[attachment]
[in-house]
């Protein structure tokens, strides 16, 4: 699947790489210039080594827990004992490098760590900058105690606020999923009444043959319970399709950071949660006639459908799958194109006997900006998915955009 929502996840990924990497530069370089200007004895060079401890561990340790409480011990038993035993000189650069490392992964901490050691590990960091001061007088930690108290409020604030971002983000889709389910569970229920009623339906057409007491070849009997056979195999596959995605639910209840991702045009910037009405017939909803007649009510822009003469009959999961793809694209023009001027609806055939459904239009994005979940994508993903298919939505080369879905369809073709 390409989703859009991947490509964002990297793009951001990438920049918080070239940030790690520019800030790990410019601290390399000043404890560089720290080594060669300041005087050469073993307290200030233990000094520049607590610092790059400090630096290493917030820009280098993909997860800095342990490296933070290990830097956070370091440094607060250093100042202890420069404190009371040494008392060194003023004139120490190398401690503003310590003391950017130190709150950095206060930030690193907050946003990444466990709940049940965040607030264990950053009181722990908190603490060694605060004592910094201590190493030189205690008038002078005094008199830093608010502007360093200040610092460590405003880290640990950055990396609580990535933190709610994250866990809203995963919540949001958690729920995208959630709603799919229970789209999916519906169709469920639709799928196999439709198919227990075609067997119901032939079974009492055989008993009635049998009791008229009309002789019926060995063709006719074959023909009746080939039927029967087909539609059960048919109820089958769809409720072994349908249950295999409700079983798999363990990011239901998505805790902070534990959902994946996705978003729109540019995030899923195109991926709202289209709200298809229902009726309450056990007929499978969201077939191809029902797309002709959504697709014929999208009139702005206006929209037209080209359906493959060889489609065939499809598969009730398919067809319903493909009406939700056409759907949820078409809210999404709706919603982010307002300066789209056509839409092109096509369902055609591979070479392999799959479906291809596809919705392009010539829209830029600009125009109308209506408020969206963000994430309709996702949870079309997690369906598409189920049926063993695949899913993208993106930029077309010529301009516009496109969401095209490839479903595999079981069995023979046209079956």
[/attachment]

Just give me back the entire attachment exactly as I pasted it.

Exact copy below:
[in-house]
């Protein structure tokens, strides 16, 4: 699947790489210039080594827990004992490098760590900058105690606020999923009444043959319970399709950071949660006639459908799958194109006997900006998915955009 929502996840990924990497530069370089200007004895060079401890561990340790409480011990038993035993000189650069490392992964901490050691590990960091001061007088930690108290409020604030971002983000889709389910569970229920009623339906057409007491070849009997056979195999596959995605639910209840991702045009910037009405017939909803007649009510822009003469009959999961793809694209023009001027609806055939459904239009994005979940994508993903298919939505080369879905369809073709 390409989703859009991947490509964002990297793009951001990438920049918080070239940030790690520019800030790990410019601290390399000043404890560089720290080594060669300041005087050469073993307290200030233990000094520049607590610092790059400090630096290493917030820009280098993909997860800095342990490296933070290990830097956070370091440094607060250093100042202890420069404190009371040494008392060194003023004139120490190398401690503003310590003391950017130190709150950095206060930030690193907050946003990444466990709940049940965040607030264990950053009181722990908190603490060694605060004592910094201590190493030189205690008038002078005094008199830093608010502007360093200040610092460590405003880290640990950055990396609580990535933190709610994250866990809203995963919540949001958690729920995208959630709603799919229970789209999916519906169709469920639709799928196999439709198919227990075609067997119901032939079974009492055989008993009635049998009791008229009309002789019926060995063709006719074959023909009746080939039927029967087909539609059960048919109820089958769809409720072994349908249950295999409700079983798999363990990011239901998505805790902070534990959902994946996705978003729109540019995030899923195109991926709202289209709200298809229902009726309450056990007929499978969201077939191809029902797309002709959504697709014929999208009139702005206006929209037209080209359906493959060889489609065939499809598969009730398919067809319903493909009406939700056409759907949820078409809210999404709706919603982010307002300066789209056509839409092109096509369902055609591979070479392999799959479906291809596809919705392009010539829209830029600009125009109308209506408020969206963000994430309709996702949870079309997690369906598409189920049926063993695949899913993208993106930029077309010529301009516009496109969401095209490839479903595999079981069995023979046209079956």